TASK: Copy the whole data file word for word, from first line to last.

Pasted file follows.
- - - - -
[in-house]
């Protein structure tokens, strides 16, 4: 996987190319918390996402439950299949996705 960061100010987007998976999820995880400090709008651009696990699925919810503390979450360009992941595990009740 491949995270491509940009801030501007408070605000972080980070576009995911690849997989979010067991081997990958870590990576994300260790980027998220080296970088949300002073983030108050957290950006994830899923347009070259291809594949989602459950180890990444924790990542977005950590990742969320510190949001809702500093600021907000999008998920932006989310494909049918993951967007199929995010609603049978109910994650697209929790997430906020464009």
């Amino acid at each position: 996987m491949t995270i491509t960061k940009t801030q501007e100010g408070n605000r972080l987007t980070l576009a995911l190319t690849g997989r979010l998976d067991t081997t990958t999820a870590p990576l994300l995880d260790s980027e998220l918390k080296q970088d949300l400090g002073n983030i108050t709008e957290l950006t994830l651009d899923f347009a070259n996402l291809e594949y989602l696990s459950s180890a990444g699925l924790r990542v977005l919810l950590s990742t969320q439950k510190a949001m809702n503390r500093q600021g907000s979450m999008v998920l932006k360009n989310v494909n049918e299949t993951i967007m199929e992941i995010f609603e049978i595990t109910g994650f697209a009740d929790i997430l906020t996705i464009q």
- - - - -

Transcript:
[in-house]
């Protein structure tokens, strides 16, 4: 996987190319918390996402439950299949996705 960061100010987007998976999820995880400090709008651009696990699925919810503390979450360009992941595990009740 491949995270491509940009801030501007408070605000972080980070576009995911690849997989979010067991081997990958870590990576994300260790980027998220080296970088949300002073983030108050957290950006994830899923347009070259291809594949989602459950180890990444924790990542977005950590990742969320510190949001809702500093600021907000999008998920932006989310494909049918993951967007199929995010609603049978109910994650697209929790997430906020464009």
């Amino acid at each position: 996987m491949t995270i491509t960061k940009t801030q501007e100010g408070n605000r972080l987007t980070l576009a995911l190319t690849g997989r979010l998976d067991t081997t990958t999820a870590p990576l994300l995880d260790s980027e998220l918390k080296q970088d949300l400090g002073n983030i108050t709008e957290l950006t994830l651009d899923f347009a070259n996402l291809e594949y989602l696990s459950s180890a990444g699925l924790r990542v977005l919810l950590s990742t969320q439950k510190a949001m809702n503390r500093q600021g907000s979450m999008v998920l932006k360009n989310v494909n049918e299949t993951i967007m199929e992941i995010f609603e049978i595990t109910g994650f697209a009740d929790i997430l906020t996705i464009q």